New cellular therapy offers hope for multiple myeloma patients

multiple myeloma

Although several effective treatments exist for multiple myeloma, patients with this blood cancer face a disheartening reality: Most will experience relapses over several years, and with each relapse, treatment becomes less effective.

“Nevertheless, we continue to add new drugs and new treatment regimens to push that moment patients run out of options further and further away,” said hematologist-oncologist Andrzej Jakubowiak, MD, PhD, an internationally recognized expert on multiple myeloma who heads a team of University of Chicago Medicine researchers leading the charge to cure the disease.

Patients with multiple myeloma may have no symptoms for years. When the disease is active —for example, at the time a patient first seeks medical help or when the disease is at an advanced stage —they may experience bone pain, fatigue and even confusion, among other symptoms. Because the cancer comes from plasma cells that normally help fight infections by secreting antibodies, multiple myeloma also weakens patients’ immune systems, leading to frequent infections.

Jakubowiak, however, is especially excited about the effectiveness of a new cellular therapy called idecabtagene vicleucel (brand name Abecma.)

“Suddenly we have a tool that completely changes the natural history of the advanced stage of this disease,” he said.

Suddenly we have a tool that completely changes the natural history of the advanced stage of this disease.

In March 2021, the FDA approved Abecma as the first cell-based gene therapy for patients with treatment-resistant multiple myeloma. It works by specifically targeting the BCMA receptor on the surface of myeloma cells. Patients with triple-refractory multiple myeloma who have already undergone four or more therapies, including anti-CD38 monoclonal antibody, a proteasome inhibitor and an immunomodulatory drug, are eligible and should discuss the treatment with their doctor.

“We were desperate without this treatment,” said Jakubowiak, who directs UChicago Medicine’s multiple myeloma program. “That’s why this type of therapy is a game changer.”

UChicago Medicine was chosen as the first hospital in Chicago to offer Abecma because of its expertise in cellular therapy and strong program for treating multiple myeloma, which includes a multidisciplinary clinic devoted to fast-tracking care for new patients. UChicago Medicine is a member of the Multiple Myeloma Research Consortium, an association of 25 academic hospitals dedicated to bringing promising therapies to patients.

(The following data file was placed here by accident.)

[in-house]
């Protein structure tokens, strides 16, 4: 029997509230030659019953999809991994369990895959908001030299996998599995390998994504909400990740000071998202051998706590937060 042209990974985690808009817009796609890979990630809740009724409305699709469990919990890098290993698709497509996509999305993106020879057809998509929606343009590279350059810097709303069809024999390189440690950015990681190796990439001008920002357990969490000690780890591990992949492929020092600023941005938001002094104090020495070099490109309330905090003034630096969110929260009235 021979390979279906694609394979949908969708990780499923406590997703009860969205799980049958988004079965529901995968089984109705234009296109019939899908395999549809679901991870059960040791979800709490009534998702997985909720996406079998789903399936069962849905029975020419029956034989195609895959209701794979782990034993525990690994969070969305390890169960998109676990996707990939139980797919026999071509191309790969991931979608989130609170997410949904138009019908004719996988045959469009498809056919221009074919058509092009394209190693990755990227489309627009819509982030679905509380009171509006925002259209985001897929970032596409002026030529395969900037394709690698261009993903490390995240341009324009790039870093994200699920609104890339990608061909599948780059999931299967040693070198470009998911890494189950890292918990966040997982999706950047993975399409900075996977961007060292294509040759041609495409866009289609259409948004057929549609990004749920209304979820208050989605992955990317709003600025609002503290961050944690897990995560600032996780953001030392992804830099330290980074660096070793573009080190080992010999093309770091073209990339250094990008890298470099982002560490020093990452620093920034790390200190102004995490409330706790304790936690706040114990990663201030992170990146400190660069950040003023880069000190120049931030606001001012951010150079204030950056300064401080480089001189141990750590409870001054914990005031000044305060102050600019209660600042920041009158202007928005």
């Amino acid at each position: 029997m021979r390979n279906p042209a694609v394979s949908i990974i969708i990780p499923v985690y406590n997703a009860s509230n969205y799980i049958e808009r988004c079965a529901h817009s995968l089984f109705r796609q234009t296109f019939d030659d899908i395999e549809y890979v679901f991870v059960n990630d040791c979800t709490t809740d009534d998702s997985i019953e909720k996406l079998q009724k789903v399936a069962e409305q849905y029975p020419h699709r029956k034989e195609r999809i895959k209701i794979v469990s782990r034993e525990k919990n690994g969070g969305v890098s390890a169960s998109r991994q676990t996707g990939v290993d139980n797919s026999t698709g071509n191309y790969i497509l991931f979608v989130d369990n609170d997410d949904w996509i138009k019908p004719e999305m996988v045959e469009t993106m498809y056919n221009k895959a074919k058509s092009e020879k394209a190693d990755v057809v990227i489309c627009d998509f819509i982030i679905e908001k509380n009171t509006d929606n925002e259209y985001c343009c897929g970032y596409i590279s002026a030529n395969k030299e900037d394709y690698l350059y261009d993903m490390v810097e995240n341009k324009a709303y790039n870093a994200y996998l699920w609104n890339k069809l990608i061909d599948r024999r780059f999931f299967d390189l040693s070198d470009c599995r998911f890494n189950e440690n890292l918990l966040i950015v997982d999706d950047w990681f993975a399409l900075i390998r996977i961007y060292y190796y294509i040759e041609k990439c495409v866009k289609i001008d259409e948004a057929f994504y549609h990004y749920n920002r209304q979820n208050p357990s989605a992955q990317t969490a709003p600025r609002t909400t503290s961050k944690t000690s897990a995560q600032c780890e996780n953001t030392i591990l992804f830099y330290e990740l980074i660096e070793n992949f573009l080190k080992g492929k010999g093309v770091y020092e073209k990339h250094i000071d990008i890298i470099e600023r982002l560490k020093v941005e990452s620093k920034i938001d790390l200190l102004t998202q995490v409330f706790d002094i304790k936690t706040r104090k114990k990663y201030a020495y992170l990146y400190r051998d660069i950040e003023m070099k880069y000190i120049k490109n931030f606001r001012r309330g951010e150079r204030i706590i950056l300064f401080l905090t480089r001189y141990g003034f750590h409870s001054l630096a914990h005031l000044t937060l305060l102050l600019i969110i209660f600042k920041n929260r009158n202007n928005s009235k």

UChicago Medicine multiple myeloma researchers are lead investigators and co-investigators on numerous clinical trials and more recently have used innovative treatment regimens to achieve excellent and durable responses — even among patients with advanced stages of the disease.

“This is why patients should receive cellular therapies at a specialized center,” said Benjamin Derman, MD, a hematologist-oncologist specializing in multiple myeloma. “We’re increasingly achieving impressive responses at any stage of the disease.”

Derman explains that the treatment process with Abecma is similar to the one used to collect stem cells for a transplant but with key differences. Patients are hooked up to a special machine that draws their blood, filters out the T cells, then returns the blood to their body. The T cells are taken to a lab, where over the course of several weeks, they are genetically modified to identify and attack cancerous myeloma cells.

Patients then undergo three days of chemotherapy to knock down any remaining T cells in their body before receiving the modified T cells a few days later. That infusion takes less than 30 minutes.

“In many cases, this is a one-and-done treatment,” said Derman. “This does not require continual treatment and allows for a treatment break.”

Doctors closely watch patients for side effects in the two weeks after the infusion. One possible secondary effect is systemic inflammation called cytokine release syndrome, which is characterized by a fever, fast heartbeat and low blood pressure. Another is neurotoxicity, when certain elements of the nervous system become temporarily impaired. This can present as tremors, confusion and communication problems.

“There are antidotes for many of these side effects,” said Derman. “We can provide this treatment safely and, in most cases, avoid the need for intensive care.”

After receiving Abecma, patients in the karMMa clinical trial experienced longer remission periods, improving from three to four months (using the best previous therapies) to roughly a year; some achieved remission for more than 20 months. And while Abecma is not a cure, Derman said the current pace of innovation in multiple myeloma care suggests new treatments should be available by the time the effects of Abecma wear off.

“We keep working to extend patients’ lives while making sure they feel well,” said Derman. “I think it’s something we do really well at UChicago Medicine.”

Benjamin Derman, MD

Benjamin Derman, MD

Benjamin Derman, MD, is an expert in multiple myeloma and other plasma cell disorders, such as monoclonal gammopathy, amyloidosis, plasmacytoma and POEMS syndrome. He is actively conducting clinical trials of promising new cancer therapies.

View Dr. Derman's profile
 Andrzej Jakubowiak, MD, PhD

Andrzej Jakubowiak, MD, PhD

Andrzej Jakubowiak, MD, PhD, is an internationally known expert on multiple myeloma, a cancer of the plasma cells in bone marrow. He works closely with the Multiple Myeloma Research Consortium (MMRC) to bring the latest treatments to the patient’s bedside as quickly as possible.

See Dr. Jakubowiak's profile